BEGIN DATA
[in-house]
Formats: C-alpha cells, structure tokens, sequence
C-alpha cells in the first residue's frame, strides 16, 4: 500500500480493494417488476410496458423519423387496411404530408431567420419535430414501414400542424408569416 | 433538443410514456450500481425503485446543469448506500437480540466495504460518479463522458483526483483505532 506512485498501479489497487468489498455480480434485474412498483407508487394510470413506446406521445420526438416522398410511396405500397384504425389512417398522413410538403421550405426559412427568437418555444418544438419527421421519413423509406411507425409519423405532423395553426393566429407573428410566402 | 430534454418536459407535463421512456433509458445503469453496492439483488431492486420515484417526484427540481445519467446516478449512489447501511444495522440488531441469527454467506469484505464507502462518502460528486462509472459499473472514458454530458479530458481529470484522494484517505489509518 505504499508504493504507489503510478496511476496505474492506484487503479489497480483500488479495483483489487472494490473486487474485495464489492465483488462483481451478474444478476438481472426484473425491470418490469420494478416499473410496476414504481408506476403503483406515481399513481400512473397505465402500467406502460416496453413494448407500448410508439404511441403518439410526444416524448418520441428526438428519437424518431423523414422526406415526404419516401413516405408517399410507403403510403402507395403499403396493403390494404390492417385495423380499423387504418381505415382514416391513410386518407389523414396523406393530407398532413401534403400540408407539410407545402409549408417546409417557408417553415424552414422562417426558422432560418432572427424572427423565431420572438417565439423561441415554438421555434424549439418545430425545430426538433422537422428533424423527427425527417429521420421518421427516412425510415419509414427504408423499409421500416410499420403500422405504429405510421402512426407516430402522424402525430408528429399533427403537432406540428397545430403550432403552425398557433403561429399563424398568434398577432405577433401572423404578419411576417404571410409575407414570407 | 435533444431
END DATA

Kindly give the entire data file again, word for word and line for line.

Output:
[in-house]
Formats: C-alpha cells, structure tokens, sequence
C-alpha cells in the first residue's frame, strides 16, 4: 500500500480493494417488476410496458423519423387496411404530408431567420419535430414501414400542424408569416 | 433538443410514456450500481425503485446543469448506500437480540466495504460518479463522458483526483483505532 506512485498501479489497487468489498455480480434485474412498483407508487394510470413506446406521445420526438416522398410511396405500397384504425389512417398522413410538403421550405426559412427568437418555444418544438419527421421519413423509406411507425409519423405532423395553426393566429407573428410566402 | 430534454418536459407535463421512456433509458445503469453496492439483488431492486420515484417526484427540481445519467446516478449512489447501511444495522440488531441469527454467506469484505464507502462518502460528486462509472459499473472514458454530458479530458481529470484522494484517505489509518 505504499508504493504507489503510478496511476496505474492506484487503479489497480483500488479495483483489487472494490473486487474485495464489492465483488462483481451478474444478476438481472426484473425491470418490469420494478416499473410496476414504481408506476403503483406515481399513481400512473397505465402500467406502460416496453413494448407500448410508439404511441403518439410526444416524448418520441428526438428519437424518431423523414422526406415526404419516401413516405408517399410507403403510403402507395403499403396493403390494404390492417385495423380499423387504418381505415382514416391513410386518407389523414396523406393530407398532413401534403400540408407539410407545402409549408417546409417557408417553415424552414422562417426558422432560418432572427424572427423565431420572438417565439423561441415554438421555434424549439418545430425545430426538433422537422428533424423527427425527417429521420421518421427516412425510415419509414427504408423499409421500416410499420403500422405504429405510421402512426407516430402522424402525430408528429399533427403537432406540428397545430403550432403552425398557433403561429399563424398568434398577432405577433401572423404578419411576417404571410409575407414570407 | 435533444431